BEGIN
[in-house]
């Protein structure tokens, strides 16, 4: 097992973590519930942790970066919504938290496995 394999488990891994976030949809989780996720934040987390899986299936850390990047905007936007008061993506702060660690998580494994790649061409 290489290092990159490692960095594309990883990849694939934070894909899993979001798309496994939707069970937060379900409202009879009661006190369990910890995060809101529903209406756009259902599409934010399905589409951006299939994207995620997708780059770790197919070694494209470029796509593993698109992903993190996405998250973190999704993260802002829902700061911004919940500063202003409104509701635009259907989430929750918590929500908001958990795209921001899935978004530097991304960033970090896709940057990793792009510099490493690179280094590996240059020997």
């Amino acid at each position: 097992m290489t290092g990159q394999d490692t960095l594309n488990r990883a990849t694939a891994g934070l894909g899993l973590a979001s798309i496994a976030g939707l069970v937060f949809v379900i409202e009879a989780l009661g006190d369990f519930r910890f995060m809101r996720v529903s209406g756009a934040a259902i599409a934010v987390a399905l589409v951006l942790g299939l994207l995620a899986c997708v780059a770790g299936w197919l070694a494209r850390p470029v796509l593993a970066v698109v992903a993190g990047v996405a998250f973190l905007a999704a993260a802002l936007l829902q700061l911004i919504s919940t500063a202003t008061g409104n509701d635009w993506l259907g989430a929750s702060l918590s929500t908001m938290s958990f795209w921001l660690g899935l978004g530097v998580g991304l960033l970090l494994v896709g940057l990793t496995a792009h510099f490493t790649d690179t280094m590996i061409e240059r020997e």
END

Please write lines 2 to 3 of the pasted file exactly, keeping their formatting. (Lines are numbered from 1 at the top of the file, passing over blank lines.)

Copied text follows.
């Protein structure tokens, strides 16, 4: 097992973590519930942790970066919504938290496995 394999488990891994976030949809989780996720934040987390899986299936850390990047905007936007008061993506702060660690998580494994790649061409 290489290092990159490692960095594309990883990849694939934070894909899993979001798309496994939707069970937060379900409202009879009661006190369990910890995060809101529903209406756009259902599409934010399905589409951006299939994207995620997708780059770790197919070694494209470029796509593993698109992903993190996405998250973190999704993260802002829902700061911004919940500063202003409104509701635009259907989430929750918590929500908001958990795209921001899935978004530097991304960033970090896709940057990793792009510099490493690179280094590996240059020997």
């Amino acid at each position: 097992m290489t290092g990159q394999d490692t960095l594309n488990r990883a990849t694939a891994g934070l894909g899993l973590a979001s798309i496994a976030g939707l069970v937060f949809v379900i409202e009879a989780l009661g006190d369990f519930r910890f995060m809101r996720v529903s209406g756009a934040a259902i599409a934010v987390a399905l589409v951006l942790g299939l994207l995620a899986c997708v780059a770790g299936w197919l070694a494209r850390p470029v796509l593993a970066v698109v992903a993190g990047v996405a998250f973190l905007a999704a993260a802002l936007l829902q700061l911004i919504s919940t500063a202003t008061g409104n509701d635009w993506l259907g989430a929750s702060l918590s929500t908001m938290s958990f795209w921001l660690g899935l978004g530097v998580g991304l960033l970090l494994v896709g940057l990793t496995a792009h510099f490493t790649d690179t280094m590996i061409e240059r020997e």